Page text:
What's going on, Albuquerque?
On Central Downtown.
This morning Joe Monahan reports that the El Rey is for sale and here we have another great Dee Cohen photo showing that, for starters, it would need what probably amounts to $1000s just to restore the sign. What incentives are there for a future owner to preserve the historical façade rather than just remove it and, like so many others have done along that stretch of Central, obliterate any trace of the original building? Probably 15 years ago now I wrote to Pat Bryan, then head of the DAT, suggesting that the zoning of Downtown Central be changed to encourage and incentivize the preservation of the historical look including allowing original neon signs that didn't relate to the current tenant. (Considered "off-site" signs in the zoning code.) I guess now others are coming around to that point of view but I have to wonder if it is not too late. Downtown continues to slide downhill. The departure of Gap for the North I-25 is significant and should not be ignored. It has already triggered the closure of one, long term, Downtown restaurant. Will others follow? The loss of 200 lunchtime patrons is not insignificant. Does anyone really believe opening the 4th Street promenade to automobile traffic will change this dynamic?
I don't know about the sign, Hunter. It was fully restored less than 5 years ago and was fully functional as recently as a year ago. I expect there are just some loose connections somewhere that need repairing, much as you see on any of the major neon in Nob Hill after a big wind.
The family that currently owns the El Rey has struggled for a long time to make it work for them economically, and frankly haven't really had the skill set to make a go of it. I don't know what caused the failure of their most recent tenant, but as most of us who spend any time downtown are aware, the daytime and nighttime economies are different animals that are only slightly related. I can't see how the El Rey finally giving up the ghost has much to do with the Gap offices moving; connecting the two seems like a pretty big stretch.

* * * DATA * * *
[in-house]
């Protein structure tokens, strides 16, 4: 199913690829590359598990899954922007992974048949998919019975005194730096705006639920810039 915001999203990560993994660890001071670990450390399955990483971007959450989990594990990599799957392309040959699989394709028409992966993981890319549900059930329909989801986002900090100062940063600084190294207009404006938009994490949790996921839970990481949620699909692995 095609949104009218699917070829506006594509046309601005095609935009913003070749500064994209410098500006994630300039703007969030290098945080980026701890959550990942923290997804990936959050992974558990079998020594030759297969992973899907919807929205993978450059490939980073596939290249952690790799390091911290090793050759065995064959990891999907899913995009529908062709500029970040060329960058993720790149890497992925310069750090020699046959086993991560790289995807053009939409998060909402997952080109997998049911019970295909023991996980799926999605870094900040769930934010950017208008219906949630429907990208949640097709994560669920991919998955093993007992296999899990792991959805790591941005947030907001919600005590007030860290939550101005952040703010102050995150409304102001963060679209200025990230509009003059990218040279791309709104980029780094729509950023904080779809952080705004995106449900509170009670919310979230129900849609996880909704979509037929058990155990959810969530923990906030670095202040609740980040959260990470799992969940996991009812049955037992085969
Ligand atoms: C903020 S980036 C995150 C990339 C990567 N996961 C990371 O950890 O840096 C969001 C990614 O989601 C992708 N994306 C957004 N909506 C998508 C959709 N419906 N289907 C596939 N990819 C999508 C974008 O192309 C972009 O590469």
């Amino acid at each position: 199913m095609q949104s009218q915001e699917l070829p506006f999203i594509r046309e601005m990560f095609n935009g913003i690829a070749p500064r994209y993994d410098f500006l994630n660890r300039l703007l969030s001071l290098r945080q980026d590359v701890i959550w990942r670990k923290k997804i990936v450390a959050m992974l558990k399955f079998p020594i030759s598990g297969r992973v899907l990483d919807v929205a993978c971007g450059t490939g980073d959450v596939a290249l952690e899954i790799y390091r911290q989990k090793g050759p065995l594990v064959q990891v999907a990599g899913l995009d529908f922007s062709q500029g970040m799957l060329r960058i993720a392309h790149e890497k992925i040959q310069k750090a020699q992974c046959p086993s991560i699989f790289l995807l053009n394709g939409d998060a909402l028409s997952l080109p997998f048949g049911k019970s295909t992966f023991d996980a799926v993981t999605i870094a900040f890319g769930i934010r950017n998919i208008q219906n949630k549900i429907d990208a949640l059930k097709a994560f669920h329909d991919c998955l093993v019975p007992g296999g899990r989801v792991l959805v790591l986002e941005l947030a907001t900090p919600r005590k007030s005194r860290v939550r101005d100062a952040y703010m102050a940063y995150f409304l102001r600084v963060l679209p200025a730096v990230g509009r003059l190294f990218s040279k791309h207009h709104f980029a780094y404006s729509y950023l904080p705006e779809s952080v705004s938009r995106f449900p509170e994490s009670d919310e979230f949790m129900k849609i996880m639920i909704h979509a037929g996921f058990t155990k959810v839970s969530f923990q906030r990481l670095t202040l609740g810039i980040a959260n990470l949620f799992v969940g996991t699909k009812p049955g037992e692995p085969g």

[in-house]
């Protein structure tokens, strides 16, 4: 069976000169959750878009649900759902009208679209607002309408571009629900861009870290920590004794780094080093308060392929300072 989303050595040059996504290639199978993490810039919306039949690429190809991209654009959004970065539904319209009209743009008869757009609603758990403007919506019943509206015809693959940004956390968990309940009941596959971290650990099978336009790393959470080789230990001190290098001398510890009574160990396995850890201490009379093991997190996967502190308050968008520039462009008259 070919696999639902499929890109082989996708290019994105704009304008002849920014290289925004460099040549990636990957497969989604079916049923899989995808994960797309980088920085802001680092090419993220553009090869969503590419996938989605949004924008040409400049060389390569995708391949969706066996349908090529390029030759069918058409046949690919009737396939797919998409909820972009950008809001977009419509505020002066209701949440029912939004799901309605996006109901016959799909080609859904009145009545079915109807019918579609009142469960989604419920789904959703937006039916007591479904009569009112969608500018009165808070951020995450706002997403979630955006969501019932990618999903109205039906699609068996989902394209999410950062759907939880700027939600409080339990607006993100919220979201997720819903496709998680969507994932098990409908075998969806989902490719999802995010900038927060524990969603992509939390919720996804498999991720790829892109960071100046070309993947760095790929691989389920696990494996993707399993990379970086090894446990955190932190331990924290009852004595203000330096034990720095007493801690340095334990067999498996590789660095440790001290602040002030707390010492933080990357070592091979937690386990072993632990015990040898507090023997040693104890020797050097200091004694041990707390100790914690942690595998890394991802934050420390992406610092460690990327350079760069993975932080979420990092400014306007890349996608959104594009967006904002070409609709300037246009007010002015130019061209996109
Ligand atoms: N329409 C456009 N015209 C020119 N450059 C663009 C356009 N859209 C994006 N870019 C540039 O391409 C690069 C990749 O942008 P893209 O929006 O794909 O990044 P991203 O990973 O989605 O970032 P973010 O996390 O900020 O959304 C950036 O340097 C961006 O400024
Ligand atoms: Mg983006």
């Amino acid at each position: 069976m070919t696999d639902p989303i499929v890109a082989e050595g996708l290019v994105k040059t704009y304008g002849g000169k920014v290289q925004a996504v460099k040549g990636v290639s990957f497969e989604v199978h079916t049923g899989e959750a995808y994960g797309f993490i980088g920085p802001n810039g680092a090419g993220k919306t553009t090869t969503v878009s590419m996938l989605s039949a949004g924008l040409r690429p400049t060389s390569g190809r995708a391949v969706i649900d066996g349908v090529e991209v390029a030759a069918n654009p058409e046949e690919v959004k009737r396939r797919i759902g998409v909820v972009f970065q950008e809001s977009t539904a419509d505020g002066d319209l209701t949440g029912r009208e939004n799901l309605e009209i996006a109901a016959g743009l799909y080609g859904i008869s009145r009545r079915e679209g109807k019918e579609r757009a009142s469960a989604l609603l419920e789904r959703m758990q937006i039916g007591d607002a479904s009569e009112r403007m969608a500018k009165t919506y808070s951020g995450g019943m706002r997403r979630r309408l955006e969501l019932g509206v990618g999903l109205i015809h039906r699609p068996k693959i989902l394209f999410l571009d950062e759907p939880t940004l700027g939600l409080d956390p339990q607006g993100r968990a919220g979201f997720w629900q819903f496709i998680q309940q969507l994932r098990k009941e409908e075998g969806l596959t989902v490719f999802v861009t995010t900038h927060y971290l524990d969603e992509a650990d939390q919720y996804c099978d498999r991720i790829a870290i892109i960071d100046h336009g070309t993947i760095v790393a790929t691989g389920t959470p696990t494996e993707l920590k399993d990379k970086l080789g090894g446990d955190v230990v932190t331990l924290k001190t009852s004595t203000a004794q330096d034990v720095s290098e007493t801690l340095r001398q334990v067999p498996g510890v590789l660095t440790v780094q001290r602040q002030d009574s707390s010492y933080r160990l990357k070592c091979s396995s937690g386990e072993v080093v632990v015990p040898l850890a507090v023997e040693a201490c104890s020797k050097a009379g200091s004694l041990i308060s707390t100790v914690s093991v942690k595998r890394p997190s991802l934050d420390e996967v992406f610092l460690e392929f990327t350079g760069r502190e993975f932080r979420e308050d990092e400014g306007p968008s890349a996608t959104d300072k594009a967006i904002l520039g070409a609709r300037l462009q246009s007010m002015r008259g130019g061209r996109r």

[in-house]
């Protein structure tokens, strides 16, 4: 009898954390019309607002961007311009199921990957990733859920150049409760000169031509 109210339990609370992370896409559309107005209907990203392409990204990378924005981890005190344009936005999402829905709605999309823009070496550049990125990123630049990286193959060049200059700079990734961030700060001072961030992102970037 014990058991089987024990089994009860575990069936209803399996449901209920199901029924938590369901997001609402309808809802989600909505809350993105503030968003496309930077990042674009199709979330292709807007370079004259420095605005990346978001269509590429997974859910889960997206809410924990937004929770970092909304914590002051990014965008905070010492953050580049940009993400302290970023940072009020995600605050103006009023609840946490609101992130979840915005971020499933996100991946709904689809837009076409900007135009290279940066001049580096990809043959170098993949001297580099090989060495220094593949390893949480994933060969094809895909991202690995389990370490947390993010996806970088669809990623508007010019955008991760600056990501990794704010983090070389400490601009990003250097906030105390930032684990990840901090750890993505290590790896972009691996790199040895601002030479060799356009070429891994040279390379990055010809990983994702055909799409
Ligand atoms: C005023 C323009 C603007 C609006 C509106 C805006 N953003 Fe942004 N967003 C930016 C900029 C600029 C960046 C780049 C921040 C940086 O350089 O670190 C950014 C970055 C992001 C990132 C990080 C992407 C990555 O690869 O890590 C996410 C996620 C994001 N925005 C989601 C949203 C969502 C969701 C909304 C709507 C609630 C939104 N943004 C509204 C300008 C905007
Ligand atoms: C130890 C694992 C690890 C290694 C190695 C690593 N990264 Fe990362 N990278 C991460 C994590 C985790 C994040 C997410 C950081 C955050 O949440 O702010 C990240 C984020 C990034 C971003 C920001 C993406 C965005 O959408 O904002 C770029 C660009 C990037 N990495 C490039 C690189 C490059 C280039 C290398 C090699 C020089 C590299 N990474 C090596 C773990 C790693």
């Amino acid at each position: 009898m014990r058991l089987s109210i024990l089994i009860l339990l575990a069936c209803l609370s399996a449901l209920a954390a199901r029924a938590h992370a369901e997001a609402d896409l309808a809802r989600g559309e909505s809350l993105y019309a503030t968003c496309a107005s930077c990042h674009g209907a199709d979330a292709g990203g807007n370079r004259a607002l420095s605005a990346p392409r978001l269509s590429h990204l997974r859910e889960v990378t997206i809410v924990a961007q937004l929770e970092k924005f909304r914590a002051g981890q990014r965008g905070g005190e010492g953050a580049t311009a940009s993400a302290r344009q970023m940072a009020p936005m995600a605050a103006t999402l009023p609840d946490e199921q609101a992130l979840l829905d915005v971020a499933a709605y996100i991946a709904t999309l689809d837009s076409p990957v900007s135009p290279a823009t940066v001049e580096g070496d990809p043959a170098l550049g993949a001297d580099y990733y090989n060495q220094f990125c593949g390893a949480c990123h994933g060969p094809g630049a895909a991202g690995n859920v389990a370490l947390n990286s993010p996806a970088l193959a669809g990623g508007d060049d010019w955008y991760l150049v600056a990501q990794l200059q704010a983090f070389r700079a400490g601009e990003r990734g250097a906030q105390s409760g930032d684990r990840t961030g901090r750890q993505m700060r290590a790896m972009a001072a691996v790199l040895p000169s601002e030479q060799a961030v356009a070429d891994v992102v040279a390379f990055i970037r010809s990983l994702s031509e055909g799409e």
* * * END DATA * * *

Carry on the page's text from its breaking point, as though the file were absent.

As to what comes next in this case, the property is a movie theater with two semi- to completely defunct nightclub spaces attached. What potential reuse of the building would you envision that wouldn't capitalize on its past as an entertainment space and its well-known marquee?
Phil, thanks for your comments. I'm not suggesting there is a direct causal relationship between the Gap situation and El Rey. I would be interested in hearing exactly why Gap chose to move. But all these events combined, businesses vacating their Downtown offices and non-office businesses closing, all contribute to the decline.
To your question, the ultimate use is at the discretion of the purchaser. Don't know what the asking price is. If I had to just throw something on the table for consideration, in view of recent events, Flamenco Institute.
I never understood the priority of $400,000 lofts over workforce/affordable housing, but it suited the purpose of the person then in charge, who now has moved on when he didn't get an arena and streetcar. Finally we're getting some investment in housing that makes sense. The ultimate key will be getting a resident workforce population who can provide a critical mass to support businesses open past six.
The Flamenco Institute is a great idea. Maybe they can work out a deal and keep the lovely sign.
Also possibly splitting it up into different vintage shops etc, maybe some performance spaces. Rental of areas for art shows etc. Everyone knows where the El Rey is located. Wishful thinking, D
I checked out Monahan's reference...it sounds like the original owners are trying to get someone new to lease it from them, which could be a good or a bad thing, I guess.
Their involvement and continued ownership makes any major functional change at the El Rey unlikely. I imagine the most likely outcome will be another nightclub or music venue occupying the space, hopefully one with enough of a business plan to stay open for a while.
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